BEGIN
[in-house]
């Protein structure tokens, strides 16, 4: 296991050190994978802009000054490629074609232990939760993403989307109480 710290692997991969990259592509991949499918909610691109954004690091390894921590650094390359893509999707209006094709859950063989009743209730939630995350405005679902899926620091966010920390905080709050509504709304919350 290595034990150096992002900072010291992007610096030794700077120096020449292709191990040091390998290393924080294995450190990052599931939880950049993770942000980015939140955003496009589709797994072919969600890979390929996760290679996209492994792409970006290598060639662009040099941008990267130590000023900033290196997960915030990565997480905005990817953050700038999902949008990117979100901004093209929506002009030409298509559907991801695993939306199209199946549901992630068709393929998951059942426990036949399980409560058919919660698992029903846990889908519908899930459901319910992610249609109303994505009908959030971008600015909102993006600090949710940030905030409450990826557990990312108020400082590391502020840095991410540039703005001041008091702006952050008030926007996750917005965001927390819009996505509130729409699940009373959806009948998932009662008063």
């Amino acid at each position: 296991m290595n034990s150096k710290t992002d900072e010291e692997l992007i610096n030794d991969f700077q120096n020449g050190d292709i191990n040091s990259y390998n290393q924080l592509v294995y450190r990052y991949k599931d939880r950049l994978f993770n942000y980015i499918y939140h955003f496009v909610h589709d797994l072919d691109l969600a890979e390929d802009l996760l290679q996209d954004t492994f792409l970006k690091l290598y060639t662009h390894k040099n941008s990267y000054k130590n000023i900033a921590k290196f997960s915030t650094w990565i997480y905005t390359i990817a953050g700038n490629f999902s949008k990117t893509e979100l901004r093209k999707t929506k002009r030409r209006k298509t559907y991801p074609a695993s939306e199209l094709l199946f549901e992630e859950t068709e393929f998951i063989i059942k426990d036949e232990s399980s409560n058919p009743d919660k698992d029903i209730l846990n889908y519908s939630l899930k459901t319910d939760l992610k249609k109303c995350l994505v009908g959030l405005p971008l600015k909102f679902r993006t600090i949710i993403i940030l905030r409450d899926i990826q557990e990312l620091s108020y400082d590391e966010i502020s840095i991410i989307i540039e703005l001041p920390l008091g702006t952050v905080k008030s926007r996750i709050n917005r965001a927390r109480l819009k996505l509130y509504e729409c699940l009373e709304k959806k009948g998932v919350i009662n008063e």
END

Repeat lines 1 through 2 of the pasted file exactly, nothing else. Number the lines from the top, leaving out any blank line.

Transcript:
[in-house]
């Protein structure tokens, strides 16, 4: 296991050190994978802009000054490629074609232990939760993403989307109480 710290692997991969990259592509991949499918909610691109954004690091390894921590650094390359893509999707209006094709859950063989009743209730939630995350405005679902899926620091966010920390905080709050509504709304919350 290595034990150096992002900072010291992007610096030794700077120096020449292709191990040091390998290393924080294995450190990052599931939880950049993770942000980015939140955003496009589709797994072919969600890979390929996760290679996209492994792409970006290598060639662009040099941008990267130590000023900033290196997960915030990565997480905005990817953050700038999902949008990117979100901004093209929506002009030409298509559907991801695993939306199209199946549901992630068709393929998951059942426990036949399980409560058919919660698992029903846990889908519908899930459901319910992610249609109303994505009908959030971008600015909102993006600090949710940030905030409450990826557990990312108020400082590391502020840095991410540039703005001041008091702006952050008030926007996750917005965001927390819009996505509130729409699940009373959806009948998932009662008063």